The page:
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Beverley Zimmerman. The Making of a Diocese: Maitland, its bishop, priests and people 1866-1909.

BEVERLEY ZIMMERMAN. The Making of a Diocese: Maitland, its bishop, priests and people 1866-1909. Melbourne, Melbourne University Press, 2000; xvi + 252 pages.

This book has its genesis in a doctoral thesis undertaken at the University of New England. It has much to recommend it in the scope and particularity with which the supporting research was undertaken, put in context and shaped into a readable and informative whole. Needless to say, such local studies provide the bedrock on which a more comprehensive and nuanced history of Catholicism in Australia will be progressively based. Beverley Zimmerman knows her diocese well and from that base offers both a factual account of its development and much interpretation of the factors and human agencies which initially enabled and then fashioned this development.

The time frame of the study is established by the episcopal reign of Maitland's first resident bishop, James Murray. After ecclesiastical studies in Rome, teaching experience in the college of his cousin, James Quinn, in Dublin and a period as secretary to Archbishop (later Cardinal) Cullen, he was appointed, aged 37, as Bishop of Maitland. Murray--capable, strong, discerning and shrewd--was to remain the focal figure in the diocese until his widely lamented death in 1909. The research on Murray's life is careful, and the resulting estimate of his character, style and influence a rounded one. This is somewhat a 'domestic' portrait of Murray: the scope of the study does not permit a fuller analysis of his intervention and influence in the wider field of Australian church politics. Nor does it mention that on at least two occasions Murray appeared likely to resign the diocese.

Successive chapters deal with topics such as 'The People', 'The Secular Clergy', 'Hard-headed Spirituality and Soft-hearted Piety', 'Schooling: Status, Opportunity and Hierarchy' and 'Religious Daughters of the Diocese'. The latter reference is to the three groups of women religious whom Murray brought to the diocese: the Dominicans in 1867, the Sisters of Mercy in 1875--both founding communities coming from Ireland, and diocesan Josephite Sisters from the Bathurst diocese. For each of these, the bishop had a clearly defined area of educational ministry in mind. While all taught children in their local parish schools, the Dominicans with their long teaching tradition established leading boarding schools for the well-to-do in the largest urban centres in the diocese, the Mercy Sisters, apart from their similar boarding school in Singleton, provided day high schools in developing regional towns, while the Josephites, true to the inspiration of Mary MacKillop and Julian Tenison Woods, went into the smallest settlements where they staffed primary schools for otherwise spiritually and often materially deprived local children.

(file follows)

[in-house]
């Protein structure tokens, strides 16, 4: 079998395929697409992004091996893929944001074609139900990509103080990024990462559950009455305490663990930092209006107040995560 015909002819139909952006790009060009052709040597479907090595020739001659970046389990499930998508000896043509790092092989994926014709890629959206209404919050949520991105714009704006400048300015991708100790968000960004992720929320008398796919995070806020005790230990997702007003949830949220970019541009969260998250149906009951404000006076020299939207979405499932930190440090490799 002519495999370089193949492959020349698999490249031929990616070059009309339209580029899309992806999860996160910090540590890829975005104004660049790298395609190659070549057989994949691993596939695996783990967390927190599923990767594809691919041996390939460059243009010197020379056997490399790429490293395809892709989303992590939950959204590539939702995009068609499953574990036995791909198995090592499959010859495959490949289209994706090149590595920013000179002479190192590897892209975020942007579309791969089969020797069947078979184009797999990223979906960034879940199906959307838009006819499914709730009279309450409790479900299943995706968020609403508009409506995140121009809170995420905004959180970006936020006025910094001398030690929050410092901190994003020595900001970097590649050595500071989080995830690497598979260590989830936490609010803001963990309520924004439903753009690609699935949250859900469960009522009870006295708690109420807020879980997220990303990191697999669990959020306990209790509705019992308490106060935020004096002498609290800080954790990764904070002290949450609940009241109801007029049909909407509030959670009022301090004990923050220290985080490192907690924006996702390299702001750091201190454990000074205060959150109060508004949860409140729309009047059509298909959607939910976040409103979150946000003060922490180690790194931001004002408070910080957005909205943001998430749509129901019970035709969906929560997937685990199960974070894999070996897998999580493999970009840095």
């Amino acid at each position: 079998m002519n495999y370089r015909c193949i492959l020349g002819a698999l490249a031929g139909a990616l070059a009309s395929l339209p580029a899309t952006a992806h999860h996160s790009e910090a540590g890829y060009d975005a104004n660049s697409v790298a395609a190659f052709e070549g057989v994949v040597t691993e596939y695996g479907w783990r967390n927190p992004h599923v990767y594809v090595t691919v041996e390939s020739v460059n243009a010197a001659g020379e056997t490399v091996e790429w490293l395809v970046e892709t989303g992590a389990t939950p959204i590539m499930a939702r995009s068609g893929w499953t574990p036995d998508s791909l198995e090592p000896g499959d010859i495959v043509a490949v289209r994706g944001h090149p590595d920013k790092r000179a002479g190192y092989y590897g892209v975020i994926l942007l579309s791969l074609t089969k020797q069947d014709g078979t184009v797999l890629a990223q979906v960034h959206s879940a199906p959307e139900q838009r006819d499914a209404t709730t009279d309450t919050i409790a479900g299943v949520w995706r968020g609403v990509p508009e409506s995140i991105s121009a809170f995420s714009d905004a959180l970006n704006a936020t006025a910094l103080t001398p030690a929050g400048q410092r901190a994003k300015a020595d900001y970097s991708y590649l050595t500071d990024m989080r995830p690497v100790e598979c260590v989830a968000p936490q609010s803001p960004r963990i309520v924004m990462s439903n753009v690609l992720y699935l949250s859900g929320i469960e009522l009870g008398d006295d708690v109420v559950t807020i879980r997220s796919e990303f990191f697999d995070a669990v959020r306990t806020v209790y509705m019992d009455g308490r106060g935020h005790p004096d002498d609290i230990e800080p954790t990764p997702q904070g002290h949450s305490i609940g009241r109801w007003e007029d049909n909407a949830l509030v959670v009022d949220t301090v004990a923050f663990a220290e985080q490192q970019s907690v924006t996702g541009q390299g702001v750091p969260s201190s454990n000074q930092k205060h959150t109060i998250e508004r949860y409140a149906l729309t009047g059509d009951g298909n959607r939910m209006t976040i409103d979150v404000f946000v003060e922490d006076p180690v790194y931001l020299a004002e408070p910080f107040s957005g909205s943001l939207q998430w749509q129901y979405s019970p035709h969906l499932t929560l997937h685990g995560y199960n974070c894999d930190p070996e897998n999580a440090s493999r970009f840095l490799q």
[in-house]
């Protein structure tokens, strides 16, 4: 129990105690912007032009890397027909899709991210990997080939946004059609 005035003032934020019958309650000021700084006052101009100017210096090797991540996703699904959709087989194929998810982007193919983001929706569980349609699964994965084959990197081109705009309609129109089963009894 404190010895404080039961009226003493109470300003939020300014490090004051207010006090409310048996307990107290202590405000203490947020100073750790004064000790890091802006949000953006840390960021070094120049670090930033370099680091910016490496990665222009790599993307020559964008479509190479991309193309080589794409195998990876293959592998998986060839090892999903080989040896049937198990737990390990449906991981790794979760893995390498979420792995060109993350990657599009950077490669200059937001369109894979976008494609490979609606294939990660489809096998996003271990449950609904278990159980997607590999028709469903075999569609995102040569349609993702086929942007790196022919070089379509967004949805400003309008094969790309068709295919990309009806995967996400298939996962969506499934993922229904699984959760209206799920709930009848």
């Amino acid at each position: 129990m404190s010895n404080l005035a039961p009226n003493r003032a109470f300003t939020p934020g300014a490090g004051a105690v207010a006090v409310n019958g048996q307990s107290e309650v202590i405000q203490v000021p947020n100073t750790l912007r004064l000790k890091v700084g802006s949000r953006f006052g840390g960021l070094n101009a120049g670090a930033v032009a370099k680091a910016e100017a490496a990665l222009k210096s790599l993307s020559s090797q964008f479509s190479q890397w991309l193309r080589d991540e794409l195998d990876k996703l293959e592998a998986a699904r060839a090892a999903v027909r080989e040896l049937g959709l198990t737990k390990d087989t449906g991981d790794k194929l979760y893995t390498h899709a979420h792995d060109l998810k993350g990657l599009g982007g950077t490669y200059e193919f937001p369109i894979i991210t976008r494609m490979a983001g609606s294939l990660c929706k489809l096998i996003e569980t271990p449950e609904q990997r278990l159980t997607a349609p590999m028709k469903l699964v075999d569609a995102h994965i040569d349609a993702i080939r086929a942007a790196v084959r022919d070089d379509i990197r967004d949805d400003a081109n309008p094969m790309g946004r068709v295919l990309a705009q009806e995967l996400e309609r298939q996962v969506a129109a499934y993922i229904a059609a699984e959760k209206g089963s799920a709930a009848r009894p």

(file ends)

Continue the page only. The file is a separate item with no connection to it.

Beverley Zimmerman's chapter on 'The People', based on a range of research material and statistically supported, is an excellent model of a local study; it also corroborates the findings of other in-depth regional studies in Australia. The leading Catholics of the Maitland diocese were well established and well-to-do. They knew what they were doing as they sought, and continued to support, new parishes and schools across the far-flung diocese. They were also intent on playing their part in the developing civic and social life of these areas. While seeking to preserve a distinctive faith and culture, they claimed full integration in colonial society and its aspirations. As the author is aware, this came to create some ambivalences later.

The statistics for priests in the diocese are interesting: 13% had attended Italian seminaries; 2% came from St Charles' Seminary in Bathurst and St Patrick's, Manly; 28% were from All Hallows, Dublin, while 57% came from six other Irish colleges (p.70). While these figures reflect Murray's careful selection of his clergy, they belie the generalised picture which has often been given of almost all Irish-born priests in Australia coming from the one missionary college of All Hallows.

The author is at pains to offer interpretations of the facts she presents, especially in terms of power and class. Some of these appear a little facile; for example, on p.82 she speaks of Catholic communities petitioning Murray to supply them with a priest, 'for without one they could not attain forgiveness or heaven'. One wonders how these hardy people, here seemingly so fearful, were able to venture into the remote priestless areas they did. On p.100 there is reference to 'the miracle of papal acceptance' of centralised government for the Australian Josephite Sisters. From the 1850s on, in the developing Roman policy of the time, new religious institutes seeking papal approbation were required to be centralised, as evinced in the experience of many 19th century foundations.

This book remains a significant and, I feel, a ground-breaking study.

Rosa MacGinley pbvm
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Author:MacGinley, Rosa
Publication:Journal of the Australian Catholic Historical Society
Article Type:Book Review
Date:Jan 1, 2001
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